Little Makes Difference

by Tara Prasad Gnyawali1, Nepal, ELP 2014
Written on July 21, 2014.

By nature, we seldom ignore the challenges thinking that the management regime and people in control will face them. We eventually miss the opportunities that are learned from the challenges, working with people who are living in a biological corridor and regularly affected by wildlife. Some challenges they face by the presence of wildlife are crops damage, property and livestock loss and human injury. A majority who dislikes wildlife started clearing out the forest, thinking that it would reduce wildlife movement and reduce incidences. However, there can be a balance between nature, wildlife and people. They can live in harmony and sustain livelihoods and ecosystem services in the corridors. Though almost all households are dependent on corridor forests for energy, grass, grazing, fodder and water sources and timber, their tolerance against wildlife presence has been decreasing. After consultation and discussion, civil society leaders suggested that we use the present wildlife challenges as an opportunity to sustain forests, ecosystems and livelihoods in a different way. Eco-tourism became a solution, because it required small financial support to build up the capacity of ecotourism entrepreneurship and infrastructure, marketing and promotion. Eco-tourism became an institutional way to regulate and leverage with other service providers.

Collected evidence shows that the eco-tourism business as a strategy to protect biodiversity, wildlife habitat and forests simultaneously contributes to generating household and institutional incomes. Through the changing role of women and their families and improving the household economy, a sustainable and stable income source is thus provided. Year round food, water, energy and grass sufficiency, increased access, use, control and decisions over benefits generated from ecotourism, and women engagement in natural resource management are the major factors that qualify the life. The generated income enhances the household economy, which enhances the capability to access quality education for their children. Entrepreneurship skills and micro enterprise management, selling and marketing their cultural and indigenous products, goods and services, increasing institutional and household capabilities, accumulating livelihoods assets and facilities and stewarding corridor forests and ecological services are additional benefits that come from the ecotourism business. The eco-tourism business became a well-known illustration that brought changes in villages and their capability to leverage from other services and opportunities. This also supported and promoted indigenous cultures, customs, foods and dietary habits, recreation and amenities and in turn, enhanced quality and sustainable tourism, conservation and preservation of their ancient traditions, skills, knowledge and practices against increased human wildlife conflicts and the impact of climate change. Access to modern means of domestic and communication appliances, modern energy devices and a modern education in boarding schools are additional benefits and opportunities that entrepreneurs and subsidiary groups derived from the ecotourism business.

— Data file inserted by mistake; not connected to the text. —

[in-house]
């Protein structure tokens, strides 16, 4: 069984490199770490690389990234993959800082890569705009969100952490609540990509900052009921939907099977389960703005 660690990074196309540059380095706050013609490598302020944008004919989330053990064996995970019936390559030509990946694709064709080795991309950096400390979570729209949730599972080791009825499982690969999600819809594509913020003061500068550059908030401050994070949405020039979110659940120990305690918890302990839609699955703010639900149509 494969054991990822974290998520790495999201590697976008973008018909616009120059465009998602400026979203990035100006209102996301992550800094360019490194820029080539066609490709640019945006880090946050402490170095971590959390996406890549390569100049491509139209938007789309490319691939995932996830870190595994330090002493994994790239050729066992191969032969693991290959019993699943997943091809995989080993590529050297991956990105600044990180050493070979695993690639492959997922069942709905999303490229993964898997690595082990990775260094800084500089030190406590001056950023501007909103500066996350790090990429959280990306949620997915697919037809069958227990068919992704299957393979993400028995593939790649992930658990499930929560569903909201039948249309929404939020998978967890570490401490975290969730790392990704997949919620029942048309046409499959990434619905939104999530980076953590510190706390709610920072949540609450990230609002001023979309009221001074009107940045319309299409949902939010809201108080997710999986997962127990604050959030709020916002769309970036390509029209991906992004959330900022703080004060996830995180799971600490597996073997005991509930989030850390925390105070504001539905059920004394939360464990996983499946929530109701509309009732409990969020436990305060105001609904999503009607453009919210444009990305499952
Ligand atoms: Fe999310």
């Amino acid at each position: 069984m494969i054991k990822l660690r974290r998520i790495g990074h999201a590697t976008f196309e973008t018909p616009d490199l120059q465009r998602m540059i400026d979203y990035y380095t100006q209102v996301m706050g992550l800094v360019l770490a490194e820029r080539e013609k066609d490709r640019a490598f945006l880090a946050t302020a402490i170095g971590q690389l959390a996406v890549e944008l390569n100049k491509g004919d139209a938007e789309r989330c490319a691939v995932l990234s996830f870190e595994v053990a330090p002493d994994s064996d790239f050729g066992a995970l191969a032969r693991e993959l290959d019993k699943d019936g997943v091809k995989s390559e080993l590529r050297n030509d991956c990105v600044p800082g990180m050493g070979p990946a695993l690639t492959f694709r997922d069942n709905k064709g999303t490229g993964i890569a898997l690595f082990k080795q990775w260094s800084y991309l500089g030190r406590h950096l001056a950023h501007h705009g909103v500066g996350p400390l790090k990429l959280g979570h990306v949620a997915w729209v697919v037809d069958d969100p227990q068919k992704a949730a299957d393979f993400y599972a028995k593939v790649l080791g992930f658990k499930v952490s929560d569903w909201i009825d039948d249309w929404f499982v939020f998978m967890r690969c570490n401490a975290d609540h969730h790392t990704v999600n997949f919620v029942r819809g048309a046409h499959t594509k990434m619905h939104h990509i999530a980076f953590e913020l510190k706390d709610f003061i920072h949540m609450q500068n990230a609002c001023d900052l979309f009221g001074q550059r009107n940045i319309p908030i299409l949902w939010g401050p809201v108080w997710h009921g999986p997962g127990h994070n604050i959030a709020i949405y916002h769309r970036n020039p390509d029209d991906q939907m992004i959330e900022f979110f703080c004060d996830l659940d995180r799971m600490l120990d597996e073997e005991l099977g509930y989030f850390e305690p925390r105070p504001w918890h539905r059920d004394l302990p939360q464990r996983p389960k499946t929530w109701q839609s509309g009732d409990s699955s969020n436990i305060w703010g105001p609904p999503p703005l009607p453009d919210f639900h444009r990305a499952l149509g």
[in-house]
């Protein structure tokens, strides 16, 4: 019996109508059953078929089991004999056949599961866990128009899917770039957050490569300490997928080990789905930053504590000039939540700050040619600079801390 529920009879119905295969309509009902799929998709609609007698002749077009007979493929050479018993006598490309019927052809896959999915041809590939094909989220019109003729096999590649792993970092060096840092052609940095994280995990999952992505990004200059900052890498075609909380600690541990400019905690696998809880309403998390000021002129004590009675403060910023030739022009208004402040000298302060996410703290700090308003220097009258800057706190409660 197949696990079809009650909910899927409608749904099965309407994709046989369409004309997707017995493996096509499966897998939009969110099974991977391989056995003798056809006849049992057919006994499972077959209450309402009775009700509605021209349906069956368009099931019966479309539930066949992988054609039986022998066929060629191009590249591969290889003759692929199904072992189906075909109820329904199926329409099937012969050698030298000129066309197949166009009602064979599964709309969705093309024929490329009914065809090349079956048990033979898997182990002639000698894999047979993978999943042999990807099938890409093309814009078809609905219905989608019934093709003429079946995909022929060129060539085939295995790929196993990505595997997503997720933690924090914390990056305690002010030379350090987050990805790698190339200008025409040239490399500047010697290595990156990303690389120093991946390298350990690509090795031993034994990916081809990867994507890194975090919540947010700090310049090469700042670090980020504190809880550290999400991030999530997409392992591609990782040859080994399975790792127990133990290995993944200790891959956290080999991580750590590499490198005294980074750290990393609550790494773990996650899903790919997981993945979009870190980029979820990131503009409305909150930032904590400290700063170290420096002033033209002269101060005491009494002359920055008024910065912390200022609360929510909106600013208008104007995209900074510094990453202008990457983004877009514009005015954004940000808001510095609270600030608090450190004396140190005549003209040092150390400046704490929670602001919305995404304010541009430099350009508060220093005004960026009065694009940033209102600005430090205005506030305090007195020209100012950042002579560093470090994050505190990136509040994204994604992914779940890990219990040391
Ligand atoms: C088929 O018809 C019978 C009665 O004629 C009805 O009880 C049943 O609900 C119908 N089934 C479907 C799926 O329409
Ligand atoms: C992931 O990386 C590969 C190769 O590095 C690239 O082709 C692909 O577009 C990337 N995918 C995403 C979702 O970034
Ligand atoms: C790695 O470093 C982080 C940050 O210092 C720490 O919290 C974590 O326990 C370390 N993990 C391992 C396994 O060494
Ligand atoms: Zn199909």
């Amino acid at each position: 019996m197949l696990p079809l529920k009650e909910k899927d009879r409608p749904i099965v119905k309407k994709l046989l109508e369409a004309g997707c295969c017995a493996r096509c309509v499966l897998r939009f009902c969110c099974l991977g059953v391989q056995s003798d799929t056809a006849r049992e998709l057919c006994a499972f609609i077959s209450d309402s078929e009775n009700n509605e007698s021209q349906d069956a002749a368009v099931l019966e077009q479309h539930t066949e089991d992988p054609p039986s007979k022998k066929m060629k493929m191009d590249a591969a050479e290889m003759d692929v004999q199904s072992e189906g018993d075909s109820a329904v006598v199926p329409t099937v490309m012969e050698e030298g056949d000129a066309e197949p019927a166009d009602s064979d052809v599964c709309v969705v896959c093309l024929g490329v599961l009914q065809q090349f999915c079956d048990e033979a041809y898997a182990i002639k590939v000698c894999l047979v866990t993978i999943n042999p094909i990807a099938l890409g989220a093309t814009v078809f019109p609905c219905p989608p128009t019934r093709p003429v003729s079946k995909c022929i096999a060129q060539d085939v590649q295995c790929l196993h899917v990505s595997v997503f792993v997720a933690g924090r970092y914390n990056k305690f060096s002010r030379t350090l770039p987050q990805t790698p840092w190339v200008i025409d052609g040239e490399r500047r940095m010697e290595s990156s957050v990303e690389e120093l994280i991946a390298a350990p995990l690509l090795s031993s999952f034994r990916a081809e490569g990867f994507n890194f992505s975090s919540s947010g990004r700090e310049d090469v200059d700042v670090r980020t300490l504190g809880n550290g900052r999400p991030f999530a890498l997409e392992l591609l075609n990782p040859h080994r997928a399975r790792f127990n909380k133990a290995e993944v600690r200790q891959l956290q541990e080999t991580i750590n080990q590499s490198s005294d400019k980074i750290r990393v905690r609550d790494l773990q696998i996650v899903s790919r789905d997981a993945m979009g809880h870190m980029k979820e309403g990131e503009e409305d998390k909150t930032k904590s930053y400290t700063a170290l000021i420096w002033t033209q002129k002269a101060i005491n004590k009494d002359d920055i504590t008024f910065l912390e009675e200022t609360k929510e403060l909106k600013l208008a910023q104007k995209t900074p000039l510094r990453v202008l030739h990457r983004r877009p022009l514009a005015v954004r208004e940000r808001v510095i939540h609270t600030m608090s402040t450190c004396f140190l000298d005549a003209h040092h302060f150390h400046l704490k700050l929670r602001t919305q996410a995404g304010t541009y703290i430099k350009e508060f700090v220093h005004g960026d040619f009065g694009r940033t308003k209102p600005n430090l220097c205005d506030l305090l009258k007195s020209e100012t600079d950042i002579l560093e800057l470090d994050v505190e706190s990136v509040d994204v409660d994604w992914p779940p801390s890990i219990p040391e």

In spite of the above illustrations, there are other challenges, i.e. impact of climate change, especially dealing with agriculture and wetlands and thus the availability of foods, meat and vegetables that are collected seasonally from the fringe land of farms, wetlands, forests, streams and rivers and culturally highly valuable items like crabs, mice, snails, fishes and indigenous varieties of rice. Even behind of these challenges, the eco-tourism business drastically makes a difference in their quality of life, compared to one and half decades earlier.

1Mr. Gyawali is Senior Livelihoods Expert in WWF Nepal Program Office, P.O Box 7660, Baluwatar, and Kathmandu Nepal. He can be accessed on his email: or